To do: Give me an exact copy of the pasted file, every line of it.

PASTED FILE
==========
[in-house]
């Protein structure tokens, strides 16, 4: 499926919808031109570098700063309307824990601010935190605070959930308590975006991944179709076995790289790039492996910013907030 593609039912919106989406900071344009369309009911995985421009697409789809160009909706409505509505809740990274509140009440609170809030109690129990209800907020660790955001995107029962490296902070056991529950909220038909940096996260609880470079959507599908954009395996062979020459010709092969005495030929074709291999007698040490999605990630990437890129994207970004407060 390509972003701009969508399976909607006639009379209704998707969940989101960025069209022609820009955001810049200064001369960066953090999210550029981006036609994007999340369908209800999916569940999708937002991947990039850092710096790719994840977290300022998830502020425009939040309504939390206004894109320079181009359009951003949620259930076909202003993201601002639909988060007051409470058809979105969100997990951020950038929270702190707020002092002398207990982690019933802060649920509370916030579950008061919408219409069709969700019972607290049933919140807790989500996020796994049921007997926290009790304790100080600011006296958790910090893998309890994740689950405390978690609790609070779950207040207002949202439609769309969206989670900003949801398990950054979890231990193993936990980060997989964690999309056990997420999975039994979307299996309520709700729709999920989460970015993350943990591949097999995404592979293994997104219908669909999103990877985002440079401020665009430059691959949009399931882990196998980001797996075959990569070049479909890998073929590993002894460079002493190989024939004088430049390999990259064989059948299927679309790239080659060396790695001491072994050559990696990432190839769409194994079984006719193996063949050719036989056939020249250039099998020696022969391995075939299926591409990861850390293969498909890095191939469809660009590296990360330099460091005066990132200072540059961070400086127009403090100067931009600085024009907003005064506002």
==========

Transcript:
[in-house]
């Protein structure tokens, strides 16, 4: 499926919808031109570098700063309307824990601010935190605070959930308590975006991944179709076995790289790039492996910013907030 593609039912919106989406900071344009369309009911995985421009697409789809160009909706409505509505809740990274509140009440609170809030109690129990209800907020660790955001995107029962490296902070056991529950909220038909940096996260609880470079959507599908954009395996062979020459010709092969005495030929074709291999007698040490999605990630990437890129994207970004407060 390509972003701009969508399976909607006639009379209704998707969940989101960025069209022609820009955001810049200064001369960066953090999210550029981006036609994007999340369908209800999916569940999708937002991947990039850092710096790719994840977290300022998830502020425009939040309504939390206004894109320079181009359009951003949620259930076909202003993201601002639909988060007051409470058809979105969100997990951020950038929270702190707020002092002398207990982690019933802060649920509370916030579950008061919408219409069709969700019972607290049933919140807790989500996020796994049921007997926290009790304790100080600011006296958790910090893998309890994740689950405390978690609790609070779950207040207002949202439609769309969206989670900003949801398990950054979890231990193993936990980060997989964690999309056990997420999975039994979307299996309520709700729709999920989460970015993350943990591949097999995404592979293994997104219908669909999103990877985002440079401020665009430059691959949009399931882990196998980001797996075959990569070049479909890998073929590993002894460079002493190989024939004088430049390999990259064989059948299927679309790239080659060396790695001491072994050559990696990432190839769409194994079984006719193996063949050719036989056939020249250039099998020696022969391995075939299926591409990861850390293969498909890095191939469809660009590296990360330099460091005066990132200072540059961070400086127009403090100067931009600085024009907003005064506002």